Crucial Anglo-Irish talks held to avert political crisis in Northern Ireland

The British and Irish governments will hold talks in London today aimed at averting a crisis in the Northern Ireland political process.

Sinn Fein has accused the Democratic Unionist Party (DUP) of delaying the devolution of policing and justice powers from Westminster to the Stormont Assembly.



But while republicans have said that failure to secure a deal by Christmas will spark a crisis for the power-sharing government, the DUP has said it will not agree to a deal in the face of Sinn Fein demands, and has called for confidence building measures for unionists ahead of agreement.



The British government has already tabled a £1 billion package to fund the transfer of the powers and, together with the Irish government, has highlighted the many obstacles the peace process has overcome in the past.



The Irish premier, Taoiseach Brian Cowen, said: "There has been enormous progress in Northern Ireland in recent years, based on the implementation of the Good Friday Agreement and the St Andrews Agreement.



"It is vital to maintain that momentum so as to ensure that the institutions continue to work for the benefit of the entire community, especially at this very difficult time economically.



"The Prime Minister and I remain fully committed to working closely together, and with the parties, to overcome the remaining obstacles to the devolution of policing and justice and to continue to build a better future for all of the people of Northern Ireland."



But tension mounted over the weekend as Sinn Fein claimed the DUP is pursuing policies that will create a political train wreck in Northern Ireland.



On Saturday Sinn Fein deputy First Minister Martin McGuinness, who accuses the DUP of breaking agreements on the devolution issue, repeated a warning that a deal must be secured by Christmas if crisis is to be avoided.



DUP leader Peter Robinson said he supports devolving law and order powers to the Assembly, but wants measures to boost public confidence in place first.



But yesterday Sinn Fein National Chairman Declan Kearney told a republican commemoration in Co Antrim: "In recent weeks all the evidence indicates the DUP have no intention to support the transfer of policing and justice powers.



"Absolutely nothing suggests this position will change.



"Their continued intransigence is a serious political mistake. It is a train wreck political strategy and political consequences will be inevitable.



"All of this demonstrates that the impasse over policing and justice is about something deeper than a transfer of powers.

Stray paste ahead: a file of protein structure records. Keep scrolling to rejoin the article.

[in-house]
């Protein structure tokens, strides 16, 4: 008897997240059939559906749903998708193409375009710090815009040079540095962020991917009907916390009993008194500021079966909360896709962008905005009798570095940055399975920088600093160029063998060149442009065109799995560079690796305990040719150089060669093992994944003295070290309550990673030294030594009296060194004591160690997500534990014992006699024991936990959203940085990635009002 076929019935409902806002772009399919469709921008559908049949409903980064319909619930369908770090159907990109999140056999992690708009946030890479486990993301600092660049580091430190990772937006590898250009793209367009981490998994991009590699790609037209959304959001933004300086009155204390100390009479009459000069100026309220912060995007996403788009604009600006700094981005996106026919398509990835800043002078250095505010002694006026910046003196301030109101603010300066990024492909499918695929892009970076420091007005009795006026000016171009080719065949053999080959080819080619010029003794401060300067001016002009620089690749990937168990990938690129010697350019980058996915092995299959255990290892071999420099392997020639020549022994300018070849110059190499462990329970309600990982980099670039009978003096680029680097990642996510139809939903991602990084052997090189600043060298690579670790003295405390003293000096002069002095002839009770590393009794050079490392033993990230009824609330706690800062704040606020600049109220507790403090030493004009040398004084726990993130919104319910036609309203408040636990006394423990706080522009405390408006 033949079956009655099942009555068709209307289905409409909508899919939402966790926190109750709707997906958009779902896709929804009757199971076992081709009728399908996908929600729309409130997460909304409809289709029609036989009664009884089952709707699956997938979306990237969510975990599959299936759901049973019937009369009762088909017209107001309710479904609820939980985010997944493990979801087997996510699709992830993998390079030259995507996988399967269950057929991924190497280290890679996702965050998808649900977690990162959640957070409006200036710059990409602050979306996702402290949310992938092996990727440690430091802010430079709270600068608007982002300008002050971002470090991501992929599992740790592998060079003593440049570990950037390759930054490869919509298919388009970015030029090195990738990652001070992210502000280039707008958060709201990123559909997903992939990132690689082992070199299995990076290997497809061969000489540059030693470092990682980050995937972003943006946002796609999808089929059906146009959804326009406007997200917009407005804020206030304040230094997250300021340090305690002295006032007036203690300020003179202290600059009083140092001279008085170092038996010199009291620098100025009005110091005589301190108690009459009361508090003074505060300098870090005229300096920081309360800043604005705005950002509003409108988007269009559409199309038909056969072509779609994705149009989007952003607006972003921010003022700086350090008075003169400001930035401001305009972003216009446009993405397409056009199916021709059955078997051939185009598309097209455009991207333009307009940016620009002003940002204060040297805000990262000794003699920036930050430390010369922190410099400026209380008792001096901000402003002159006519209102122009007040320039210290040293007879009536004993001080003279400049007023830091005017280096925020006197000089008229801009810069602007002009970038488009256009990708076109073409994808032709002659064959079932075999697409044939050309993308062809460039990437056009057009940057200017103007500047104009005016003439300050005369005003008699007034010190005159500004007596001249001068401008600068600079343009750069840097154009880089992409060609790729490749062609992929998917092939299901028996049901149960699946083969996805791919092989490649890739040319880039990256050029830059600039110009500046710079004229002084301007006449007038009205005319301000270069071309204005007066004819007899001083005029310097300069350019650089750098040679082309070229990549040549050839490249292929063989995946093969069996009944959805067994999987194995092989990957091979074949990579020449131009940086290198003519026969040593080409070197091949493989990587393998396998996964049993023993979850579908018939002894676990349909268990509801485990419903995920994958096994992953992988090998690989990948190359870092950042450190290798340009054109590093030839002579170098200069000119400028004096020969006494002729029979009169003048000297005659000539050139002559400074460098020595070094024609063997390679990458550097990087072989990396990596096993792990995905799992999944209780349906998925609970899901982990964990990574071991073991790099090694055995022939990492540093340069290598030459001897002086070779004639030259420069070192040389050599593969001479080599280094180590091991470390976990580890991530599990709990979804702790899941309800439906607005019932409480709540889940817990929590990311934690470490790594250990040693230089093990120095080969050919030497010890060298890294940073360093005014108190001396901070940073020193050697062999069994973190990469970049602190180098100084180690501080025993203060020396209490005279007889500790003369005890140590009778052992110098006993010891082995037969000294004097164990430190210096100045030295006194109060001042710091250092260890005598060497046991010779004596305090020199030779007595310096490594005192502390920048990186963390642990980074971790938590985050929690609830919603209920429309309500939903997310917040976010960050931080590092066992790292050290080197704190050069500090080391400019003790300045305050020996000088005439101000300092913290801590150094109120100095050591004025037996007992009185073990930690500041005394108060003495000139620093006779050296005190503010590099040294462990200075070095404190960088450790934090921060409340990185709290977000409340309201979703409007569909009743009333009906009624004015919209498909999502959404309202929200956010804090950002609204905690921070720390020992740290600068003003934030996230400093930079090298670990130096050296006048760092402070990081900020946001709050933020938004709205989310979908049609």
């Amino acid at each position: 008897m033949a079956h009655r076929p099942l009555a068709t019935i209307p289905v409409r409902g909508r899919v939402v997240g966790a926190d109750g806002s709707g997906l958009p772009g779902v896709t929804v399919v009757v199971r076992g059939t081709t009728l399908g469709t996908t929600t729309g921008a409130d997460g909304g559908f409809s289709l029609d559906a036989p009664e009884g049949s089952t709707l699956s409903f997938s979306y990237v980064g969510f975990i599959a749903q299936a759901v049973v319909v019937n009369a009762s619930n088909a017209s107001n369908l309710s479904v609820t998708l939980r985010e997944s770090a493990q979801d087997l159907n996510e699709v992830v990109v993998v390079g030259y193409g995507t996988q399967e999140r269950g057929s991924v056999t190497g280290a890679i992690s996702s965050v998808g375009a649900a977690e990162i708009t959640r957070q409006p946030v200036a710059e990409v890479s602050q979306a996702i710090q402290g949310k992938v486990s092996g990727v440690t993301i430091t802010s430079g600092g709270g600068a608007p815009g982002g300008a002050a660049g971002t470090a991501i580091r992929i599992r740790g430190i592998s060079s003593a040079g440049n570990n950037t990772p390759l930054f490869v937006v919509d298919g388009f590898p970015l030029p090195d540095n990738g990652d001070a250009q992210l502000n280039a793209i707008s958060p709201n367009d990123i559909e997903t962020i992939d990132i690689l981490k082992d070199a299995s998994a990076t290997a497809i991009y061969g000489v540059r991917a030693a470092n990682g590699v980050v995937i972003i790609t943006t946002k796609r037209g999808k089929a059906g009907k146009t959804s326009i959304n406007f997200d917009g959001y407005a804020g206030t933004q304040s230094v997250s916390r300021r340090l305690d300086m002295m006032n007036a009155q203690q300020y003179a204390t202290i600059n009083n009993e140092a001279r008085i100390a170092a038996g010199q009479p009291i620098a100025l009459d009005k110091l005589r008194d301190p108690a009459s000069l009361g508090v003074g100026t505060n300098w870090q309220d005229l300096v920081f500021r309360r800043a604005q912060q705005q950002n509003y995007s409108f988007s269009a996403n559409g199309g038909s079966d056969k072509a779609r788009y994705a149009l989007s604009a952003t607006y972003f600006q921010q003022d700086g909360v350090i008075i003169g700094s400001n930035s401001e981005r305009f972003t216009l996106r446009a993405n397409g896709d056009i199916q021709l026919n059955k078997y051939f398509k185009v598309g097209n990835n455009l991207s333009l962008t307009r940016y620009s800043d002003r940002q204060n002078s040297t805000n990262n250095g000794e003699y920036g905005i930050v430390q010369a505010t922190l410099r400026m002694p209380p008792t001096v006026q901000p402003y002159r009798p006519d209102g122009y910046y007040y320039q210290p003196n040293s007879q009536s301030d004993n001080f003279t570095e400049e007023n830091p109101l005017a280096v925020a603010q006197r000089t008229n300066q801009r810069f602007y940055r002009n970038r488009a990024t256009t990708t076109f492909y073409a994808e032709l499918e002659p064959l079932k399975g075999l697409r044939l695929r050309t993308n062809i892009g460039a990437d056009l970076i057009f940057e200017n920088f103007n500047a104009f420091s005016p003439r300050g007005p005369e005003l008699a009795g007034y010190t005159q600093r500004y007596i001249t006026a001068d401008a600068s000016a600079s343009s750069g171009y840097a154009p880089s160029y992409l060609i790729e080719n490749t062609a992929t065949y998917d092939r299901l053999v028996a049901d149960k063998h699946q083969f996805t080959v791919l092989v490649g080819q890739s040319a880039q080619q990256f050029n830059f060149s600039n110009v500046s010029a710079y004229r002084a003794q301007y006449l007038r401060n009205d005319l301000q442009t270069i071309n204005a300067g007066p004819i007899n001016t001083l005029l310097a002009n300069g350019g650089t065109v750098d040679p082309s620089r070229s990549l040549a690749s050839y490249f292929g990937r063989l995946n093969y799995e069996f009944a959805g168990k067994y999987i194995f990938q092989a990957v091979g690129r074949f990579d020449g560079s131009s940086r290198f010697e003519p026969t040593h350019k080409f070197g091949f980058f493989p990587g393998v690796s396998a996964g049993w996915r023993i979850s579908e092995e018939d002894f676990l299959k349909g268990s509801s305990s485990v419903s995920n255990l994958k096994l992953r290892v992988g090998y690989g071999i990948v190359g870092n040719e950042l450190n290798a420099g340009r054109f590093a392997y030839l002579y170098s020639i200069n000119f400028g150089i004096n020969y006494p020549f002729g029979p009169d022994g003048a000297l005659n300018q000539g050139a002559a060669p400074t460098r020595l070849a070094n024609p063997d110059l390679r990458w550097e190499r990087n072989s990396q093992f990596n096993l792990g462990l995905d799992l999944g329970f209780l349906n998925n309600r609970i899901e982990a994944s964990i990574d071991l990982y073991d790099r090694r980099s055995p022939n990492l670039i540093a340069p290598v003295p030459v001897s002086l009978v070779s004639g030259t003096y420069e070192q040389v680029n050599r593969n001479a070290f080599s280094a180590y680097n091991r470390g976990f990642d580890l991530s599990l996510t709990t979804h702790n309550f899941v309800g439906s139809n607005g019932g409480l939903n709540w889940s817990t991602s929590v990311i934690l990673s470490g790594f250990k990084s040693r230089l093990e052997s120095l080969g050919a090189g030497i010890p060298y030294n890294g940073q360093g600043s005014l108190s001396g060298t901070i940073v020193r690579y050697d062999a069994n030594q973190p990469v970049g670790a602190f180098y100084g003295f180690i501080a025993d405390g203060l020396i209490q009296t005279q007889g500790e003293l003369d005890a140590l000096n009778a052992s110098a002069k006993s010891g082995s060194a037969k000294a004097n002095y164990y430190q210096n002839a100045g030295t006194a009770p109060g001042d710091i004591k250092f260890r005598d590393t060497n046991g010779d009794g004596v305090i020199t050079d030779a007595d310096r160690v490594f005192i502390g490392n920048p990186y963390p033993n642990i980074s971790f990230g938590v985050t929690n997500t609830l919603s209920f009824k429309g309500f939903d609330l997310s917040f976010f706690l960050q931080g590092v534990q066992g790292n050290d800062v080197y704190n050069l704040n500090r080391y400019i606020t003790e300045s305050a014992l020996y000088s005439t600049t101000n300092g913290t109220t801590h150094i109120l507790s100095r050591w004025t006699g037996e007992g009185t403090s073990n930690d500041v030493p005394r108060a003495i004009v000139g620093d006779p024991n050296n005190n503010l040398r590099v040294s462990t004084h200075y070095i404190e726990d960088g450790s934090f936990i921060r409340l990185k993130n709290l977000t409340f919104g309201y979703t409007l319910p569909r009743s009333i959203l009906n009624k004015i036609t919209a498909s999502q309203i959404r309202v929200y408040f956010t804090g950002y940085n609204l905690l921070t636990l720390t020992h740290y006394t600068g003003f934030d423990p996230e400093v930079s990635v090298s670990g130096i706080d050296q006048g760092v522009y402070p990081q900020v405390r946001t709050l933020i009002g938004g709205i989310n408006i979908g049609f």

"It's about whether political unionism is prepared to co-exist with republicans in equality and partnership."



Sinn Fein has said it entered government with the DUP in 2007, and changed republican policy to support the new police structures in Northern Ireland, on condition that political responsibility for policing was devolved from Westminster to the Assembly.



Republicans accuse the DUP of failing to support agreements on the timing of the move, claiming the DUP leadership is under pressure from hardliners.



The DUP has called on Government to agree to a series of moves before the party supports devolution of policing powers.



Mr Brown has already tabled a £1 billion package to finance the devolution process and offered a further £20m for former Royal Ulster Constabulary reservists who missed out on earlier compensation around the introduction of the new Police Service of Northern Ireland (PSNI).



The DUP also wants the scrapping of the Parades Commission which rules on controversial Orange Order marches, plus easier access to protection weapons for ex-security force members, and has called for a reprieve for the PSNI fulltime reserve which is to be scrapped.



Mr Robinson yesterday repeated his party's preference for scrapping the power-sharing voting structures at the heart of the Stormont administration.



"In essence our proposals include the abolition of community designation and its replacement by a 65% weighted majority voting," he said.



"This would ensure widespread support was required but would not allow any single party to have a veto on progress.



"It would encourage co-operation and compromise and end the potential of blackmail by stalemate."



Sinn Fein said the proposal amounted to a return to unionist majority rule.

Source: The Belfast Telegraph

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